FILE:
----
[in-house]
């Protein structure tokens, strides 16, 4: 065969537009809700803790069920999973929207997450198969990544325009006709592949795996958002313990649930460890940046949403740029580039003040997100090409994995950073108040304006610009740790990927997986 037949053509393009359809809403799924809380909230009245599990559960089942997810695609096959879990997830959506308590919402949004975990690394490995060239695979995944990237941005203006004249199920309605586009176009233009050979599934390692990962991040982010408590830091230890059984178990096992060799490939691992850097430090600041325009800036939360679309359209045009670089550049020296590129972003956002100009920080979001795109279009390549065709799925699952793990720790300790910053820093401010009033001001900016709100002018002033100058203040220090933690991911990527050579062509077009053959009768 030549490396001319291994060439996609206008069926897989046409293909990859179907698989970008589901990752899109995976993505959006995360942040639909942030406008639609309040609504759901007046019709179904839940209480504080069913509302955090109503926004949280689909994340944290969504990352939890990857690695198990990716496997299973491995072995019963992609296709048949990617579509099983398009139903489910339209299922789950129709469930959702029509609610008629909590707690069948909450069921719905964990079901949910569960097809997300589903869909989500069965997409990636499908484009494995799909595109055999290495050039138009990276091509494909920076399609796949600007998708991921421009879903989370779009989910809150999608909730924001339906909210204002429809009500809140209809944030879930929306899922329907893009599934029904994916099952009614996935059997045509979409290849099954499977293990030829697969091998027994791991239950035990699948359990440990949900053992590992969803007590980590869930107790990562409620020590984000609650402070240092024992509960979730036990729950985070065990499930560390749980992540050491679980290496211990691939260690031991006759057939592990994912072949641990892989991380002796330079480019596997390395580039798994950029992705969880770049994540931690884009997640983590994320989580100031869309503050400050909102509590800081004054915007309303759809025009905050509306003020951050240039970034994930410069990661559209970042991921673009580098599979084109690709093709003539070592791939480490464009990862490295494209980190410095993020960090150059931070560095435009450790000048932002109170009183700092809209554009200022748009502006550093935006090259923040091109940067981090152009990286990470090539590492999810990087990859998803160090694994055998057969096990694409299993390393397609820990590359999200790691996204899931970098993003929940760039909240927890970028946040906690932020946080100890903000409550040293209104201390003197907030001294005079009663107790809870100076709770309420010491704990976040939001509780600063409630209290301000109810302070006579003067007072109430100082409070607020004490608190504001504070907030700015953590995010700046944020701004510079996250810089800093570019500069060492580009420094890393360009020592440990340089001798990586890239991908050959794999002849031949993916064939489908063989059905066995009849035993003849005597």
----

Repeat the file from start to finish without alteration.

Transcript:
[in-house]
């Protein structure tokens, strides 16, 4: 065969537009809700803790069920999973929207997450198969990544325009006709592949795996958002313990649930460890940046949403740029580039003040997100090409994995950073108040304006610009740790990927997986 037949053509393009359809809403799924809380909230009245599990559960089942997810695609096959879990997830959506308590919402949004975990690394490995060239695979995944990237941005203006004249199920309605586009176009233009050979599934390692990962991040982010408590830091230890059984178990096992060799490939691992850097430090600041325009800036939360679309359209045009670089550049020296590129972003956002100009920080979001795109279009390549065709799925699952793990720790300790910053820093401010009033001001900016709100002018002033100058203040220090933690991911990527050579062509077009053959009768 030549490396001319291994060439996609206008069926897989046409293909990859179907698989970008589901990752899109995976993505959006995360942040639909942030406008639609309040609504759901007046019709179904839940209480504080069913509302955090109503926004949280689909994340944290969504990352939890990857690695198990990716496997299973491995072995019963992609296709048949990617579509099983398009139903489910339209299922789950129709469930959702029509609610008629909590707690069948909450069921719905964990079901949910569960097809997300589903869909989500069965997409990636499908484009494995799909595109055999290495050039138009990276091509494909920076399609796949600007998708991921421009879903989370779009989910809150999608909730924001339906909210204002429809009500809140209809944030879930929306899922329907893009599934029904994916099952009614996935059997045509979409290849099954499977293990030829697969091998027994791991239950035990699948359990440990949900053992590992969803007590980590869930107790990562409620020590984000609650402070240092024992509960979730036990729950985070065990499930560390749980992540050491679980290496211990691939260690031991006759057939592990994912072949641990892989991380002796330079480019596997390395580039798994950029992705969880770049994540931690884009997640983590994320989580100031869309503050400050909102509590800081004054915007309303759809025009905050509306003020951050240039970034994930410069990661559209970042991921673009580098599979084109690709093709003539070592791939480490464009990862490295494209980190410095993020960090150059931070560095435009450790000048932002109170009183700092809209554009200022748009502006550093935006090259923040091109940067981090152009990286990470090539590492999810990087990859998803160090694994055998057969096990694409299993390393397609820990590359999200790691996204899931970098993003929940760039909240927890970028946040906690932020946080100890903000409550040293209104201390003197907030001294005079009663107790809870100076709770309420010491704990976040939001509780600063409630209290301000109810302070006579003067007072109430100082409070607020004490608190504001504070907030700015953590995010700046944020701004510079996250810089800093570019500069060492580009420094890393360009020592440990340089001798990586890239991908050959794999002849031949993916064939489908063989059905066995009849035993003849005597």